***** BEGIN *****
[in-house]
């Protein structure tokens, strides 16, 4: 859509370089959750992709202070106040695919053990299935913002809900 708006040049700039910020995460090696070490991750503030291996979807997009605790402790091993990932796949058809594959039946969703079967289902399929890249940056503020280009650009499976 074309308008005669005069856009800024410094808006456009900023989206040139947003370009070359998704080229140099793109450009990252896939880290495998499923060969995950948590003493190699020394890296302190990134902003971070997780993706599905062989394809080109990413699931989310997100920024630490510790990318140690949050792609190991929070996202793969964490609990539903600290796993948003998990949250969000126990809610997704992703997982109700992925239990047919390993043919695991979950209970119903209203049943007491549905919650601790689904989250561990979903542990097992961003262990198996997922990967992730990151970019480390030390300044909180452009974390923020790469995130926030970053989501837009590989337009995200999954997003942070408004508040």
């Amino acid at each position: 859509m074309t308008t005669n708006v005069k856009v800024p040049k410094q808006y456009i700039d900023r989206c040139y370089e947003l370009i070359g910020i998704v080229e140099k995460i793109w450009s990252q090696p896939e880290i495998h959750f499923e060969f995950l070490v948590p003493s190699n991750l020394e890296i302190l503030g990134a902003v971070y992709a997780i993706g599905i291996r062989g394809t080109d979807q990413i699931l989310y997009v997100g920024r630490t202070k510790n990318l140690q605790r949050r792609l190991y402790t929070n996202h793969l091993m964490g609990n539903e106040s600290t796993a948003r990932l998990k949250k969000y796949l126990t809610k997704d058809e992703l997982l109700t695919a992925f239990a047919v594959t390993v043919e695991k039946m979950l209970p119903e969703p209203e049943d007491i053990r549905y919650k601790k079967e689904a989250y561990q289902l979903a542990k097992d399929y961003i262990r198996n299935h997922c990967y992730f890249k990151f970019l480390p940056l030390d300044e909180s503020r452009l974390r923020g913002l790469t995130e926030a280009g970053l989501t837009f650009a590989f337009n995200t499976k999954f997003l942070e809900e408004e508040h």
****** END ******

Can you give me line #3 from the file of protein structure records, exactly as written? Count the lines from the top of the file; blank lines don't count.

């Amino acid at each position: 859509m074309t308008t005669n708006v005069k856009v800024p040049k410094q808006y456009i700039d900023r989206c040139y370089e947003l370009i070359g910020i998704v080229e140099k995460i793109w450009s990252q090696p896939e880290i495998h959750f499923e060969f995950l070490v948590p003493s190699n991750l020394e890296i302190l503030g990134a902003v971070y992709a997780i993706g599905i291996r062989g394809t080109d979807q990413i699931l989310y997009v997100g920024r630490t202070k510790n990318l140690q605790r949050r792609l190991y402790t929070n996202h793969l091993m964490g609990n539903e106040s600290t796993a948003r990932l998990k949250k969000y796949l126990t809610k997704d058809e992703l997982l109700t695919a992925f239990a047919v594959t390993v043919e695991k039946m979950l209970p119903e969703p209203e049943d007491i053990r549905y919650k601790k079967e689904a989250y561990q289902l979903a542990k097992d399929y961003i262990r198996n299935h997922c990967y992730f890249k990151f970019l480390p940056l030390d300044e909180s503020r452009l974390r923020g913002l790469t995130e926030a280009g970053l989501t837009f650009a590989f337009n995200t499976k999954f997003l942070e809900e408004e508040h």